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Who gets Fannie's and Freddie's profits?
The government-sponsored mortgage giants' shareholders want their money back
 
Fannie Mae is back.
Fannie Mae is back. Mark Wilson/Getty Images

Fannie Mae's and Freddie Mac's shareholders want their money back, said Gretchen Morgenson at The New York Times. Few investors would "buy stock in a company that barred you from sharing in its future earnings." After all, "participating in the upside is what stock ownership is all about." But shareholders in the two government-sponsored mortgage enterprises can't do so, thanks to a 2012 government restriction that bars investors from receiving Fannie's and Freddie's profits. Back then, stockholders "had little hope of making much money." But now Fannie and Freddie are booming, and instead of sharing the wealth, the government is "siphoning off the entities' profits." The hedge fund Perry Capital is leading investors in a federal lawsuit challenging the government's rule, claiming it amounts to a "backdoor nationalization of the companies" without providing any compensation for shareholders.

Fannie's and Freddie's stock prices rose by 950 percent last year, said Patrick Morris at The Motley Fool. Yet these companies "operate with a total disregard for common shareholders by returning all profits to the U.S. Treasury." And regardless of the court case, there's no reason to think that will change soon. Legislators on both sides of the aisle, along with President Obama and Freddie and Fannie officials, have made it clear that they're focused on benefiting taxpayers, not shareholders. Shareholders had better realize that for these housing giants, "the days of wild speculation and surging stock prices are over."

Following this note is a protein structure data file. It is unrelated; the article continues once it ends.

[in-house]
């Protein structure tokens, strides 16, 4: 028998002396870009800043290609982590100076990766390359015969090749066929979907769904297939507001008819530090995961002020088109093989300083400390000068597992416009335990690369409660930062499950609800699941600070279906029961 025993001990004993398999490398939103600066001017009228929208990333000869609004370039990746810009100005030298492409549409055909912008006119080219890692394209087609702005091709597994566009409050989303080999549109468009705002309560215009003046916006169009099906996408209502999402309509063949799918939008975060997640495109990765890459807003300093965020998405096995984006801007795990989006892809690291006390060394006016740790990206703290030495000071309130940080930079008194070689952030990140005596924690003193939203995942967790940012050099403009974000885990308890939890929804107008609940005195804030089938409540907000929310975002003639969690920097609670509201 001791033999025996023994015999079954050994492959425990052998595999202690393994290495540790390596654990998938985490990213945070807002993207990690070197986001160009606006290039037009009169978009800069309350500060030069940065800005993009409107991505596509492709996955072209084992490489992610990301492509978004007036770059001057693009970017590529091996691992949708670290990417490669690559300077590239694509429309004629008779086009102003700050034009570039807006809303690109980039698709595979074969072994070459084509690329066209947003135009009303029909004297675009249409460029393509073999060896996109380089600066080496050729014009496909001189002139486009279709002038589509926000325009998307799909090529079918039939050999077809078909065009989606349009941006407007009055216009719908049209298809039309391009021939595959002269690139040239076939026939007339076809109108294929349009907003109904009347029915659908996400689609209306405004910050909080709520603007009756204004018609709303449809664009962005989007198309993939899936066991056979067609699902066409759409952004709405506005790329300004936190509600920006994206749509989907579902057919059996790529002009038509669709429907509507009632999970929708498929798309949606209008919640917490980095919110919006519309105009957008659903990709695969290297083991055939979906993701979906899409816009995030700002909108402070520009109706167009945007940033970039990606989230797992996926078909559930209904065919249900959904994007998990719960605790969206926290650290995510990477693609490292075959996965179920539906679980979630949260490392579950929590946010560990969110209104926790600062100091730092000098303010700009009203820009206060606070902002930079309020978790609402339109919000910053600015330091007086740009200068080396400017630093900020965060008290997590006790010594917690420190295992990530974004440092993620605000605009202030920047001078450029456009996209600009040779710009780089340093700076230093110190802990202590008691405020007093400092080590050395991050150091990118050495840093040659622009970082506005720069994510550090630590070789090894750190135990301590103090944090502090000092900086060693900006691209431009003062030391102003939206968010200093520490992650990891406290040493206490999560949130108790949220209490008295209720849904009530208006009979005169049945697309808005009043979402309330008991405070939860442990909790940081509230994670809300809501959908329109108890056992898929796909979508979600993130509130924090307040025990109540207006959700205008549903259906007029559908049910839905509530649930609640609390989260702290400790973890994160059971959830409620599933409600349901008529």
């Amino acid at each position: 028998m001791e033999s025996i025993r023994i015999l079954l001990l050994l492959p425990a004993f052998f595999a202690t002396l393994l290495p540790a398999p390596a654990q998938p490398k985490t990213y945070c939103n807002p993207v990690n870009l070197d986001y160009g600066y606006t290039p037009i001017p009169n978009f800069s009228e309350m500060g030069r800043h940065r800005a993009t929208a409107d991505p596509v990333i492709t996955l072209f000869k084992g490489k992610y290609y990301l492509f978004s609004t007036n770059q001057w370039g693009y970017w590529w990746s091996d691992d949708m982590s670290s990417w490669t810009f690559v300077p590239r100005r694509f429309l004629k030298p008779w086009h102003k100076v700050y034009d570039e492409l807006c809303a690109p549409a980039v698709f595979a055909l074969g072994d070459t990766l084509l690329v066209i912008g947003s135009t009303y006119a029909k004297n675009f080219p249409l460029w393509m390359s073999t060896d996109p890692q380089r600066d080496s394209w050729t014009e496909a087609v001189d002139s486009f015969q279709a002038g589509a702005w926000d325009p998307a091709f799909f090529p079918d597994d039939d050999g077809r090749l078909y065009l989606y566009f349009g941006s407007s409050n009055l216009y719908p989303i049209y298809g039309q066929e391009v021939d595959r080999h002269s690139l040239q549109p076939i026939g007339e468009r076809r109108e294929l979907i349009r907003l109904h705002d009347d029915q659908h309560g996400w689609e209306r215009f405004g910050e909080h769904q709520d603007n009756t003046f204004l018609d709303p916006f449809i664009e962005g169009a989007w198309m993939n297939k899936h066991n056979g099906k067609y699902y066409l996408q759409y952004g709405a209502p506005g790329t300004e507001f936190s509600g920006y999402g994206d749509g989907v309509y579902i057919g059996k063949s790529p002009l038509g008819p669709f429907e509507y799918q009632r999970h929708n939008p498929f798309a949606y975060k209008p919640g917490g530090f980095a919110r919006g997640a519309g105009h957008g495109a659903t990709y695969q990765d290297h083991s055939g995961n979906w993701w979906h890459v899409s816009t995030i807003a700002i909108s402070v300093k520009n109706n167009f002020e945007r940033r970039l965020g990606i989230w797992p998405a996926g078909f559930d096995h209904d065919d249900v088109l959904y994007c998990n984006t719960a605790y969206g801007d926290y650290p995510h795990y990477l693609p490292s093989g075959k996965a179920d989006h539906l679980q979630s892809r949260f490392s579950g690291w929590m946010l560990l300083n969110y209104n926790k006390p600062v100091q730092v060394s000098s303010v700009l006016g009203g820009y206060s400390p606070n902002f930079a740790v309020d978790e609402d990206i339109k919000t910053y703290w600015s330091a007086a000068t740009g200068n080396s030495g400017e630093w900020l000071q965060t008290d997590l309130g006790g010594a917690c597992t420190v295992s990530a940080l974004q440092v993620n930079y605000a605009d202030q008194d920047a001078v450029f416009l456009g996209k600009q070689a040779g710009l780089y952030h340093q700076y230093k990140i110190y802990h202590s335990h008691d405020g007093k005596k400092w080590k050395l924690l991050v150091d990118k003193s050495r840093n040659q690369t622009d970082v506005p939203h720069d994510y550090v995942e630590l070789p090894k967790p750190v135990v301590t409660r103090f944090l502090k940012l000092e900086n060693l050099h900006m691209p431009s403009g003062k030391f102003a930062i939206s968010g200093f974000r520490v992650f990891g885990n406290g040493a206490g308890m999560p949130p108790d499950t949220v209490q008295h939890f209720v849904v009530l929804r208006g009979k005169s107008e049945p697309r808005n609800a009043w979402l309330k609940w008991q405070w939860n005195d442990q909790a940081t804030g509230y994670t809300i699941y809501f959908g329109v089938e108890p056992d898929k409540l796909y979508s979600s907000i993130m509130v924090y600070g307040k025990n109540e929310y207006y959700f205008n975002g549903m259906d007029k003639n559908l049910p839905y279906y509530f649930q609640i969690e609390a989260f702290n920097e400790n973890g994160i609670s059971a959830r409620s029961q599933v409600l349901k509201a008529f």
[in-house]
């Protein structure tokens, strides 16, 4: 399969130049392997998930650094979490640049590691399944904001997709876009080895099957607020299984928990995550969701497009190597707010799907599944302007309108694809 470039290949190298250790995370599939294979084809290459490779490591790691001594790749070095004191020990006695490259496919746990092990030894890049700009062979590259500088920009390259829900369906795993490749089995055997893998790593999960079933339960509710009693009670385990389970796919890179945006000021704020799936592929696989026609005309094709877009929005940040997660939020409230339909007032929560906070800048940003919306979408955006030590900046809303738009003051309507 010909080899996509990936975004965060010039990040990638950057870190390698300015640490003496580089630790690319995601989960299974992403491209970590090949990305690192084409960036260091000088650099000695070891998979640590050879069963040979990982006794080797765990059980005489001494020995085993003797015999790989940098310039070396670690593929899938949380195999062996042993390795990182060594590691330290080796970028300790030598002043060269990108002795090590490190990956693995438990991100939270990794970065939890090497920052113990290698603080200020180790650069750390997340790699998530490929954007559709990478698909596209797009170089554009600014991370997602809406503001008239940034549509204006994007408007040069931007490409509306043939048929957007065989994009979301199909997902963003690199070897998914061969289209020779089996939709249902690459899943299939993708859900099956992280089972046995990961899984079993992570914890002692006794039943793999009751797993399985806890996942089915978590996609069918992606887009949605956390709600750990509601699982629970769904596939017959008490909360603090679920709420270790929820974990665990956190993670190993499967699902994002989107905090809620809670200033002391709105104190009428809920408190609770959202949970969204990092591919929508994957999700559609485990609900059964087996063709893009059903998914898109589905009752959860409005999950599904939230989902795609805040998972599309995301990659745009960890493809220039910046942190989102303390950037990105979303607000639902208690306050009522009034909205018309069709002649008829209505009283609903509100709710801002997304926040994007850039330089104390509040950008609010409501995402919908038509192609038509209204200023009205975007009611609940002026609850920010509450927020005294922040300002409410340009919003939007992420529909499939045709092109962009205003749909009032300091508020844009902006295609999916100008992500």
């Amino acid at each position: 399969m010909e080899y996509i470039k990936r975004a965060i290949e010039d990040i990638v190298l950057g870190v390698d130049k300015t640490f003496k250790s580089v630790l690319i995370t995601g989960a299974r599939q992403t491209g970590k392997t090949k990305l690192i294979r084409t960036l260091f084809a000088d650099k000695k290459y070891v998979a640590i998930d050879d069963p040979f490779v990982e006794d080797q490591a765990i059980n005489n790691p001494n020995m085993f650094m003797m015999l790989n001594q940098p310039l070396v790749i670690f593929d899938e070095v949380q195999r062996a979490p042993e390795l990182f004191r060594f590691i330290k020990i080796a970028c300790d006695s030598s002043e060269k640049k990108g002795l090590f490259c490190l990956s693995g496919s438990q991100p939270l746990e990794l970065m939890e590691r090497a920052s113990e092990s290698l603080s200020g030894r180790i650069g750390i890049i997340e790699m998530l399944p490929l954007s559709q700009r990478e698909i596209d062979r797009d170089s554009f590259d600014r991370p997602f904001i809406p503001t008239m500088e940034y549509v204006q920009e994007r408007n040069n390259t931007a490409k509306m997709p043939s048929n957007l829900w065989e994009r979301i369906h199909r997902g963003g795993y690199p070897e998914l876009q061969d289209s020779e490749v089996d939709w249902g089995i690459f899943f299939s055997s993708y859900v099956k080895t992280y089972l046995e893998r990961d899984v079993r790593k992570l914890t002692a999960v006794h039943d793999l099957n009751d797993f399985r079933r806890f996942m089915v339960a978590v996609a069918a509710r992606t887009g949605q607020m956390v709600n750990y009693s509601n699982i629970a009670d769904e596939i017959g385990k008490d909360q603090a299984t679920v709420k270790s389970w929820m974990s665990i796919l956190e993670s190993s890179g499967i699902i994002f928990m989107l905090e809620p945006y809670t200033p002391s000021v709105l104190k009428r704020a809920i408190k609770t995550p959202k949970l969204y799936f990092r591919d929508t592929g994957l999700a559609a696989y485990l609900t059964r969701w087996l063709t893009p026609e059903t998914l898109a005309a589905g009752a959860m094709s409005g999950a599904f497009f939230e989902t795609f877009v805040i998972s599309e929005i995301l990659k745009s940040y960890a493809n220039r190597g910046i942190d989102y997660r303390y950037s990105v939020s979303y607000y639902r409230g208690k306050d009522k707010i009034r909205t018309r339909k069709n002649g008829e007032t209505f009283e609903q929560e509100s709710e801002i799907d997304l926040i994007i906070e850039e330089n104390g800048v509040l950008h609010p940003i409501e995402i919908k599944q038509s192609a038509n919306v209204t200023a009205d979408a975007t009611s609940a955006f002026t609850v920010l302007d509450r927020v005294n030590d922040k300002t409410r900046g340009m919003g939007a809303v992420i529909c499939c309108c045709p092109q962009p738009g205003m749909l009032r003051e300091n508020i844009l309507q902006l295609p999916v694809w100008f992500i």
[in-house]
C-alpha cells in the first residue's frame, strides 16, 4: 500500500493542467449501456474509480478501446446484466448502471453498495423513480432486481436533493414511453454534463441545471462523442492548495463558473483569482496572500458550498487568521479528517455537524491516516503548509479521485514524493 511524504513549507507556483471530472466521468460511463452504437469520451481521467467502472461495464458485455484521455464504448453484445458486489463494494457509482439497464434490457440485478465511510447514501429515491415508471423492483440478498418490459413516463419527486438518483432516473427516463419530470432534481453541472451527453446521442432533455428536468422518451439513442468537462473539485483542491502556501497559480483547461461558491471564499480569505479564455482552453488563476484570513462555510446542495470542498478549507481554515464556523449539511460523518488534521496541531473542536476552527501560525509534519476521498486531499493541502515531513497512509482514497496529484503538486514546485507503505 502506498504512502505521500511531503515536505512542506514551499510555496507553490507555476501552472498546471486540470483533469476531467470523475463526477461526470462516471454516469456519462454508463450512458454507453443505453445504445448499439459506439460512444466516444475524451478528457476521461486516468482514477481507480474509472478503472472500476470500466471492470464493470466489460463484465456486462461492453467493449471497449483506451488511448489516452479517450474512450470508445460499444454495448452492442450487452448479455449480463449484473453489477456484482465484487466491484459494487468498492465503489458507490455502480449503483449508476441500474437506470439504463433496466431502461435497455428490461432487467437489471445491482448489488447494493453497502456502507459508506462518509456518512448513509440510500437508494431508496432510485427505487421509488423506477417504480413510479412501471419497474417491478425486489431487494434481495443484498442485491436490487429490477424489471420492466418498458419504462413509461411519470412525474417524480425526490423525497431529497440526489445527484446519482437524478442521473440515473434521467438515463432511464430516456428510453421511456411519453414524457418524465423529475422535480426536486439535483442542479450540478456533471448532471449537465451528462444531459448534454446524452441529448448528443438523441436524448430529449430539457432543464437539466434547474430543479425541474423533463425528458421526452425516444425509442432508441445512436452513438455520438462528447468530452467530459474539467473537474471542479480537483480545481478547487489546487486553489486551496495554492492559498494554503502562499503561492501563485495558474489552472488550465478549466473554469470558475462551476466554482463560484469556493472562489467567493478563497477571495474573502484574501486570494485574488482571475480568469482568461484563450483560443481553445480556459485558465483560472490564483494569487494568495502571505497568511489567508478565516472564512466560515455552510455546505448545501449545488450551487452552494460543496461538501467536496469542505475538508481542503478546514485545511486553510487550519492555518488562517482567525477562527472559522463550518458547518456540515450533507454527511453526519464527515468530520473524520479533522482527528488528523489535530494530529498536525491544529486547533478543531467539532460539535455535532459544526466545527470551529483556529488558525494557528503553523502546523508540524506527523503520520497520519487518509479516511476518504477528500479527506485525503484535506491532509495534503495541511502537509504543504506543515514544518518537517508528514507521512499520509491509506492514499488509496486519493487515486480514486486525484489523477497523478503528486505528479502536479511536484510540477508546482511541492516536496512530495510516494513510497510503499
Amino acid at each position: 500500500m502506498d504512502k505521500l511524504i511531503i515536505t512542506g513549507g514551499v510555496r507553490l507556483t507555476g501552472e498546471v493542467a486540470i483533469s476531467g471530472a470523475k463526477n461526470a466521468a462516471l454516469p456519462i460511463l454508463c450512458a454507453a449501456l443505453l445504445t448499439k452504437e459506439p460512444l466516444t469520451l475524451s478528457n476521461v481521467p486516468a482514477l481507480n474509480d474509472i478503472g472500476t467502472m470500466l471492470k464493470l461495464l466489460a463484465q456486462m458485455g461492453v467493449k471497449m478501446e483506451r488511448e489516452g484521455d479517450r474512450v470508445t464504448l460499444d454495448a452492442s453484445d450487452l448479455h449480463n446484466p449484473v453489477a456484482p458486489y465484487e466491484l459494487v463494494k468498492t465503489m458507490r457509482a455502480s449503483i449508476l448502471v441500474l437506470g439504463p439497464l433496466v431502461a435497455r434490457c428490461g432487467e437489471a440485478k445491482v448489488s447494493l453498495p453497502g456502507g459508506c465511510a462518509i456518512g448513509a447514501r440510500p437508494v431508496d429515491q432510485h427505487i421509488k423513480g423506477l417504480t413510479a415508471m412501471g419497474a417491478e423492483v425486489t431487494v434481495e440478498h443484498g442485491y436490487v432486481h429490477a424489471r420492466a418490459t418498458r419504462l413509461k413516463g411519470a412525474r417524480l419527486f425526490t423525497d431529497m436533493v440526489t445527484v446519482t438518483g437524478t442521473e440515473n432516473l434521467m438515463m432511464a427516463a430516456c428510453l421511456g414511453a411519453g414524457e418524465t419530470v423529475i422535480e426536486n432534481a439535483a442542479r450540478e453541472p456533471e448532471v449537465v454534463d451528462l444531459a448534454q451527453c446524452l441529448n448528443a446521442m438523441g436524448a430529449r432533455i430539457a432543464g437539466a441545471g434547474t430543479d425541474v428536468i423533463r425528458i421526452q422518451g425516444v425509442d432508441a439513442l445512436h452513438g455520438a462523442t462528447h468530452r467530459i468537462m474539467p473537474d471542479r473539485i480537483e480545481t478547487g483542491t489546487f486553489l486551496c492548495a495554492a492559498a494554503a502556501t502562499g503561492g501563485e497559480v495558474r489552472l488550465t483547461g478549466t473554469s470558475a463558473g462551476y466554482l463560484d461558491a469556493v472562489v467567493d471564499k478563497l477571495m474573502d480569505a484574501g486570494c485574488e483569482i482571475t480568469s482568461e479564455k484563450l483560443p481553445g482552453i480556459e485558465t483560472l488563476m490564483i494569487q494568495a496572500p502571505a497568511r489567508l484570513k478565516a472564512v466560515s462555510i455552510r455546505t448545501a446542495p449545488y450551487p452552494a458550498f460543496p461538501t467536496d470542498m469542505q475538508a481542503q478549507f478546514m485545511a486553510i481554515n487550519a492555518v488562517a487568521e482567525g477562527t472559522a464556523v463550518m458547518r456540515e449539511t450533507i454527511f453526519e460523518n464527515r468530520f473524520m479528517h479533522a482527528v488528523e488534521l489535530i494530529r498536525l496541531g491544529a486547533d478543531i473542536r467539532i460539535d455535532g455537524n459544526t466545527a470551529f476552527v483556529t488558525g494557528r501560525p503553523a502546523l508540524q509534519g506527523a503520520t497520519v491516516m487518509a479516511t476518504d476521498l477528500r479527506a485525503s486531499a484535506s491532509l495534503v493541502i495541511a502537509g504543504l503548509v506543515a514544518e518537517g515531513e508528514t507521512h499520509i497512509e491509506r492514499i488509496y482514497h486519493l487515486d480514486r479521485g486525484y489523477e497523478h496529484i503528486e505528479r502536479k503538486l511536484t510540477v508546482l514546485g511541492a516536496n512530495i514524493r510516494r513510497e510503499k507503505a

This arrangement is "truly outrageous," said David Skeel at The Wall Street Journal. The government "insists it was looking after taxpayers' interests" by swooping in to collect the profits, "but it hasn't explained why it cut private shareholders off when it began to look like they too might benefit." The government should roll back the 2012 rule on its own, but "more likely, the issue will be decided in the courts." If the plaintiffs win, at least "Fannie's and Freddie's shareholders will fare better than other investors (such as Chrysler's senior lenders) who have been blindsided by the government's growing penchant for picking winners and losers." In the end, though, courts can only do so much to "repair the rule of law. A far better approach would be for the government to honor it in the first place."

Hold on, said Paul McMorrow at The Boston Globe. Let's not forget that the greed of private investors is what led to the collapses of Fannie and Freddie — and thus to "the costliest bailout of the financial crisis." The two companies' "subprime bond binge had nothing to do with helping Americans buy homes and everything to do with chasing profits for private shareholders." And now we have Wall Street "trying to sink its hooks back into the mortgage companies." It's too bad Congress didn't have the nerve to solve this problem once and for all "by putting the companies down for good." As matters now stand, "if the current Wall Street gambit succeeds, it could re-establish the same dynamic that helped ruin the companies in the first place."

 
Sergio Hernandez is business editor of The Week's print edition. He has previously worked for The DailyProPublica, the Village Voice, and Gawker.

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